Welcome to this week’s ‘The Monday Interview’.
Let’s face it, we’ve all have days where we wished we didn’t have a boss. However, it remains a probable feature of most people’s careers, unless self-employment beckons. But what about alternative arrangements? What about a work situation where there is no boss as you all have an equal say in decision making and how things are done - where democracy really does rule?
In today’s fascinating interview with Tru, we hear about her role as a member of a co-operative organisation which sells wholesale food, and about the realities of working in this unconventional way.
A huge thank you, Tru, for giving us a glimpse into the benefits and drawbacks that your work situation brings. I’ve certainly learnt a lot from your interview, and I’m sure others will too.
So, briefly, what is your job?
“I work for a vegetarian & wholefood wholesale company (www.lembas.co.uk). We are a worker owned, co-operatively run business. My main duties are in the Bagging Department. Basically, I take things out of big bags and put them in to smaller bags but I have to make the decision each day as to which products need bagging down and in what quantity.
I also do some of the buying, which involves contacting our suppliers, getting quotes and deciding how much to buy. Plus, I’m also one of the 3 Personnel Officers.”
How did you get into it?
“Completely by accident! A couple of my friends worked there, when it was a much smaller business. One day, they were short of a driver, so they asked me if I could help out and 15 years later I’m still there.”
Describe a typical day.
“I arrive at 8am and spend 10 minutes or so listening to the catalogue of complaints that my workmates have, usually about each other. I ignore them all, put the kettle on and unless my colleague, George, has already done so, I print out a “Bagging List” which shows me the current stock levels of all our commodities eg. Rice, lentils, porridge oats, dried fruit and nuts and I make another list of the things that need to be bagged that day. We generally then spend an hour putting away the bagging from the previous day and tidying the shelves.
(We are also open to the public and offer a Cash & Carry service so it’s important that the shelves are kept well stocked as well as making sure that we have everything that is needed for the deliveries.)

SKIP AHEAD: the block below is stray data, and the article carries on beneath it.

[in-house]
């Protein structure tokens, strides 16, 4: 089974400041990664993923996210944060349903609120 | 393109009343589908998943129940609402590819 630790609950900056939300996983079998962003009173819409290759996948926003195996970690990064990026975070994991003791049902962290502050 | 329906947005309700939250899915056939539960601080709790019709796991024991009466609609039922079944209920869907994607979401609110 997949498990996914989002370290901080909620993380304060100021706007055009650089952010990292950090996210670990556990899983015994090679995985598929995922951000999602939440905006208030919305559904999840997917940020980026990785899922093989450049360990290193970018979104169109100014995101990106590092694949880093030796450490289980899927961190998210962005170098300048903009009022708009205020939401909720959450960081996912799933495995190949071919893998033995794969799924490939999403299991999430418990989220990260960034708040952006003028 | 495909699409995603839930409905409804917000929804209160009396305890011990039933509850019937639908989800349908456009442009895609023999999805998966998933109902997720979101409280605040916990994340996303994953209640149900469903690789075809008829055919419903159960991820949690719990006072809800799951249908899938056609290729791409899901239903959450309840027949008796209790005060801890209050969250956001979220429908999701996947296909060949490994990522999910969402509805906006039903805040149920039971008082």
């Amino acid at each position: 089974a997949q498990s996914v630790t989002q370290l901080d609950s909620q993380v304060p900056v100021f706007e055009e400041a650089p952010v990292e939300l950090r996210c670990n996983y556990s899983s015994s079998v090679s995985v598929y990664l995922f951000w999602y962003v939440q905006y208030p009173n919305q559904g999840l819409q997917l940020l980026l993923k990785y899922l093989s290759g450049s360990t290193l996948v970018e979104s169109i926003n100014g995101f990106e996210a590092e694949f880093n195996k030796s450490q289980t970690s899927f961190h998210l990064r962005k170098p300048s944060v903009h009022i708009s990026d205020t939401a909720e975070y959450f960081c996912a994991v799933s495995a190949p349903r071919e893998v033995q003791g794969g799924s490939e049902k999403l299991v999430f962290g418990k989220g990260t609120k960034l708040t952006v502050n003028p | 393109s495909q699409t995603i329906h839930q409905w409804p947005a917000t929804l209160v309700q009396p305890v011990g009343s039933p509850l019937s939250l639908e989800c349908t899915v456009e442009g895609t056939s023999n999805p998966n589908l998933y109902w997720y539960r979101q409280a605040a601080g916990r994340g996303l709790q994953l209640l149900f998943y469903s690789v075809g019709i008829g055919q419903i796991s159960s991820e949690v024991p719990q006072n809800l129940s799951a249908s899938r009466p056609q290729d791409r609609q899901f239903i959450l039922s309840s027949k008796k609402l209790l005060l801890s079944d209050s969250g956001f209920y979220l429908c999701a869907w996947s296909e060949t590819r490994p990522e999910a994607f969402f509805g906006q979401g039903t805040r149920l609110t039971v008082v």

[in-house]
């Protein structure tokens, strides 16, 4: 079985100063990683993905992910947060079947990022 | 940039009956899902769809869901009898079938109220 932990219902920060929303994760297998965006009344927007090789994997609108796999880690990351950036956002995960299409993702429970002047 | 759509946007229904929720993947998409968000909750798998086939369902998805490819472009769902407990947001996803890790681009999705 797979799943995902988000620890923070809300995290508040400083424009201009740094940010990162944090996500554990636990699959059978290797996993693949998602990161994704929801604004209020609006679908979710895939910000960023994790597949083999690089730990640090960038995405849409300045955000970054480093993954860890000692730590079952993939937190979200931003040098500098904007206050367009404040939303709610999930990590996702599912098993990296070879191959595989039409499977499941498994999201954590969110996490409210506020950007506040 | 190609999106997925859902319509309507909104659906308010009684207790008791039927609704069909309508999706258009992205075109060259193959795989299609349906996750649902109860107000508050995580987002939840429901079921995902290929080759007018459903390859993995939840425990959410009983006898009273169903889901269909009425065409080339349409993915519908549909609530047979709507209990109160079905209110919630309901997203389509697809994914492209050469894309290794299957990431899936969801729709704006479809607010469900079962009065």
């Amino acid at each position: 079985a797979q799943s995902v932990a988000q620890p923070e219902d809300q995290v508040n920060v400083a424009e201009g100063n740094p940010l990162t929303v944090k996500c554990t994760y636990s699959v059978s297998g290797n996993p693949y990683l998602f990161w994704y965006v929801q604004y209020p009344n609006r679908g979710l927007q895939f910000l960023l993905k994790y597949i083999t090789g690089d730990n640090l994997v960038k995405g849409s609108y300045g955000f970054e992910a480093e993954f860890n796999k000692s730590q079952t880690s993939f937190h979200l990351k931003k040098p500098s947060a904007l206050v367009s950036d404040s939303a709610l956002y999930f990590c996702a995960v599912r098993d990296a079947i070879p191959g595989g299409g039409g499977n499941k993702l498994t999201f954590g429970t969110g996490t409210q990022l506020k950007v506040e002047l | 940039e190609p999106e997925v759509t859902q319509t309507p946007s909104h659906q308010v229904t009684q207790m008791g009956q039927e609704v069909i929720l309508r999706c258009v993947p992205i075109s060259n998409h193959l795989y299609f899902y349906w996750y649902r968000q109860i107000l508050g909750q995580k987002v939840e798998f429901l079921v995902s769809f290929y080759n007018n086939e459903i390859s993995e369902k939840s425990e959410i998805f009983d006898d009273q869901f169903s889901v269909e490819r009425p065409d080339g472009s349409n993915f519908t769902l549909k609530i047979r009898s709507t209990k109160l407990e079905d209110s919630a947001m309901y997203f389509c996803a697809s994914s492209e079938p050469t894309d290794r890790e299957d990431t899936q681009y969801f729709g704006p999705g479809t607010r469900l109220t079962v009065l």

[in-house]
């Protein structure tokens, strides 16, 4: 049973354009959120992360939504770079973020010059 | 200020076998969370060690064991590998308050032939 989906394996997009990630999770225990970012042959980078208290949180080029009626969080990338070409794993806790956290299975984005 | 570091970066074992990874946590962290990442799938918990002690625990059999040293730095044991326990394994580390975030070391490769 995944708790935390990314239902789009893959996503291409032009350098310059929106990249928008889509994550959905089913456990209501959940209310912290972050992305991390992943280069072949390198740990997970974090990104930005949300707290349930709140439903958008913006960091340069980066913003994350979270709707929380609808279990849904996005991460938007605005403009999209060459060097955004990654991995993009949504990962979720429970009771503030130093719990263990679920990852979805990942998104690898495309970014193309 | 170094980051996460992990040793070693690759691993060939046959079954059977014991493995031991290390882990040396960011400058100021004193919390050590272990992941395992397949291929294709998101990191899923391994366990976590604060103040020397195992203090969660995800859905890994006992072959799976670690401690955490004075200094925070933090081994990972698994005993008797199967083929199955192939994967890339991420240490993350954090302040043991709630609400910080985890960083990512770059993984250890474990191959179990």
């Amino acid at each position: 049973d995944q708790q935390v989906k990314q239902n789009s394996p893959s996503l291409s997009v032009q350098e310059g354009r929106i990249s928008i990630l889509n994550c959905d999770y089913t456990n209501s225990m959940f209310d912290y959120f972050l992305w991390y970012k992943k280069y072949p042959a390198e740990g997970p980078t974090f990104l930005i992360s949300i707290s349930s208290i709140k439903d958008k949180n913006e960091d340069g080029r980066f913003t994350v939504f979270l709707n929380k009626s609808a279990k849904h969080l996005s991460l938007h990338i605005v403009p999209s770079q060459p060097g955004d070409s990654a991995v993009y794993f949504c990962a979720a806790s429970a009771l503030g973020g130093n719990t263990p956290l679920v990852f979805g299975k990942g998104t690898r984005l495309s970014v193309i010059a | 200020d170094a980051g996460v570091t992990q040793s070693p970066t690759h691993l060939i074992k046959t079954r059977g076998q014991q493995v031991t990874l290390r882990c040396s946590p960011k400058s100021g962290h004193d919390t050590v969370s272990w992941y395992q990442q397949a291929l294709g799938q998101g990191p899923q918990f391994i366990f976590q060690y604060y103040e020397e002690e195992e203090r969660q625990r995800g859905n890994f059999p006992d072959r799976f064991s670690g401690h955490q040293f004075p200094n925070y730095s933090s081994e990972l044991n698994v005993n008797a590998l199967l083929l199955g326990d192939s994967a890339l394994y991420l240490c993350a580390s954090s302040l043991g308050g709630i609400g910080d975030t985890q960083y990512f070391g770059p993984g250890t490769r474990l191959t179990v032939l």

After that we will pick the bulk that we need to bag down that day. The rice, pulses etc come in 25kg sacks and the fruit is usually in 12.5kg boxes so you need to have a bit of muscle to lug it all around. The rest of the day is spent bagging these sacks and boxes in to 5kg, 2kg, 1kg and 0.5kg bags, entering it on to the computer system, sealing the bags and printing labels.”
What do you enjoy most about your job?
“Working in a business where there is no boss, where all of us have an equal say in how the business is run.”
And the least?
“The cold. The warehouse is unheated so in winter it can get a bit nippy! I’ve invested in some insulated trousers and a proper ski vest this year and that’s made quite a difference.”
What are the common misconceptions that people have about the work you do?
“I think people might assume that working in a warehouse is a man’s job and that being a co-operative is all fun and games.”
What are the main skills you need for your work?
“Being neat and methodical helps, also basic IT skills, numeracy and a sense of humour.
To be a good co-op member you have to be able to listen to the opinion of the other members and give full consideration to those opinions before voting on an issue. You also have to accept a democratic decision once it has been made, even if you personally voted against it. You have to put the interests of the business first and accept that sometimes you will have to work longer, harder and for less financial reward than someone in a more conventional job. But you need to remember that the business belongs to the co-op members and it is they who will enjoy the benefits of that hard work in the long run.
You also have to be able to take responsibility. There is no boss or manager to sort out all those problems; it rests equally with all the members to ensure the business runs as smoothly as possible.”
Tell us a little about the benefits that come with the job.
“We can only afford to pay ourselves £8 per hour at the moment but that is offset by the fact that there is no dress code (a lot of us have tattoos, piercings and interesting hair!) we have a generous holiday allowance, flexible hours and we get a lot of free or cheap food.”
What advice would you give someone wanting to break into this career?
“I wouldn’t call working in a warehouse a career exactly, but I think it’s the nature of the business that’s interesting. I would recommend working in a co-operative of any sort, it’s very rewarding and whatever the nature of the business it’s “people” skills that make you a valuable co-op member.”
Where do you see yourself in 10 years’ time?
“Eek! Not still putting things in bags I hope! We have grand plans to expand the business in the future and hopefully separate the warehouse from the cash and carry side. If that happens I would like to see us open a café on site too and I would run that. Then I could spend my days cooking, drinking tea and gossiping. Heaven.”
AND JUST FOR FUN…
First in the office or last to leave?
“Neither - arrive promptly, leave promptly.”
Tea or coffee?
Staff canteen or packed lunch?
The lift or the stairs?
“Neither are applicable.”
Out after work or straight home to bed?
“Out, usually to the gym or yoga.”
Momentum Careers Advice is based in Welwyn, Hertfordshire, local to St Albans, Harpenden, Hatfield, Stevenage and Welwyn Garden City, but can provide careers advice, guidance and support via Skype, across the UK and beyond